A D.C. councilmember, a radio host, and a TV reporter walk into a tattoo parlor. Have you heard this one before?

Mary Cheh, Kojo Nnamdi, and Tom Sherwood gathered Friday afternoon at Fatty’s Tattoos & Piercings on H Street NE to make good on a promise. The trio agreed on-air during an episode of the Kojo Nnamdi Show to get tattoos of the D.C. flag if someone (anyone!) were to donate $3,000 to WAMU 88.5 as part of the station’s fundraising efforts. Shortly after they committed, a 23-year-old named Nick who regularly listens to the show did just that. Cheh, Nnamdi, and Sherwood today each honored their word—on their outside right foot, outside left arm, and inside right arm, respectively.

The promise between Nnamdi and Sherwood to get D.C. flag tattoos goes back several years, when the asking price was $5,000; Cheh joined in the fun in October, when the required donation amount was lowered. Sherwood’s son Peyton, a local restaurant owner who also has a D.C. flag tattoo, served as inspiration for the NBC4 reporter.

“We’re going up, baby!” Sherwood declared when the time came to get the tats on the second floor of Fatty’s. Three artists, including Fatty (aka Matt Jessup) himself, gave the the trio their tattoos, each slightly different. Cheh’s has red hearts where the three stars on the D.C. flag should be; Nnamdi’s is the smallest.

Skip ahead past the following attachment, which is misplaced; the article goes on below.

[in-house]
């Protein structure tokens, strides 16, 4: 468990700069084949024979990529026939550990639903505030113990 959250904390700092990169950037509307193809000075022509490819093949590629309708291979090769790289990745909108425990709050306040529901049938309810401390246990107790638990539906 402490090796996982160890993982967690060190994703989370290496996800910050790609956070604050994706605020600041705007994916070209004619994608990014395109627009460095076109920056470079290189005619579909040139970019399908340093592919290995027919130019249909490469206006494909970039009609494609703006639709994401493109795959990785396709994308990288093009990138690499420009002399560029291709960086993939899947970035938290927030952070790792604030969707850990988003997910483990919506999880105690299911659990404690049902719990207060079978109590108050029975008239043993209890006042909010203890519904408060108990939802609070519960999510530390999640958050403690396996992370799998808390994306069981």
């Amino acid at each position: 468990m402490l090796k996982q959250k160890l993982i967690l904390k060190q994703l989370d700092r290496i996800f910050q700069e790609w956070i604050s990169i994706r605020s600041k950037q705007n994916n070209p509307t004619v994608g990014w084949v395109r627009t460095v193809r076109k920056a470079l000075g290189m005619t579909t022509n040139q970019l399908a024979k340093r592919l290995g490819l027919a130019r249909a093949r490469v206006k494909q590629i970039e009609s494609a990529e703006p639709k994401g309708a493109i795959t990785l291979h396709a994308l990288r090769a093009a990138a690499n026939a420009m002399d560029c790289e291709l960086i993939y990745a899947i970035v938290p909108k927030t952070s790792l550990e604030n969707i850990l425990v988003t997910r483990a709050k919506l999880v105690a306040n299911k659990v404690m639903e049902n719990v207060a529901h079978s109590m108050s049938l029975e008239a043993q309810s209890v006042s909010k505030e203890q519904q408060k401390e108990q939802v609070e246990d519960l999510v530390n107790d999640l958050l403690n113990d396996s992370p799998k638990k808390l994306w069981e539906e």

Wise-cracking and banter (of the friendly sort) filled the room.

“Look at that itty-bitty thing!” the councilmember, who was the first to go under the machine, guffawed at the sight of the radio host’s stencil. “Why is Kojo’s so small?” Sherwood asked. (“Size doesn’t matter!” a woman replied.) “Has Kojo passed out yet?” While the NBC reporter cracked wise, Nnamdi was comparatively stoic throughout.

“This reminds me of Civil War surgery,” Cheh said at the beginning of her procedure. “No anesthetic.” (She must have been acting coy: Cheh already has a tattoo on her left foot that says “sweetpea,” an homage to her oldest daughter. Nick—the causative donor—said he lives in Ward 3, which Cheh serves.)

Was the discomfort the worst part? Not for Sherwood. “I was told by my son that I wasn’t supposed to drink” Thursday night because the alcohol could thin one’s blood, or affect the resulting color. “I had a glass of white wine.”

Photos by Andrew Giambrone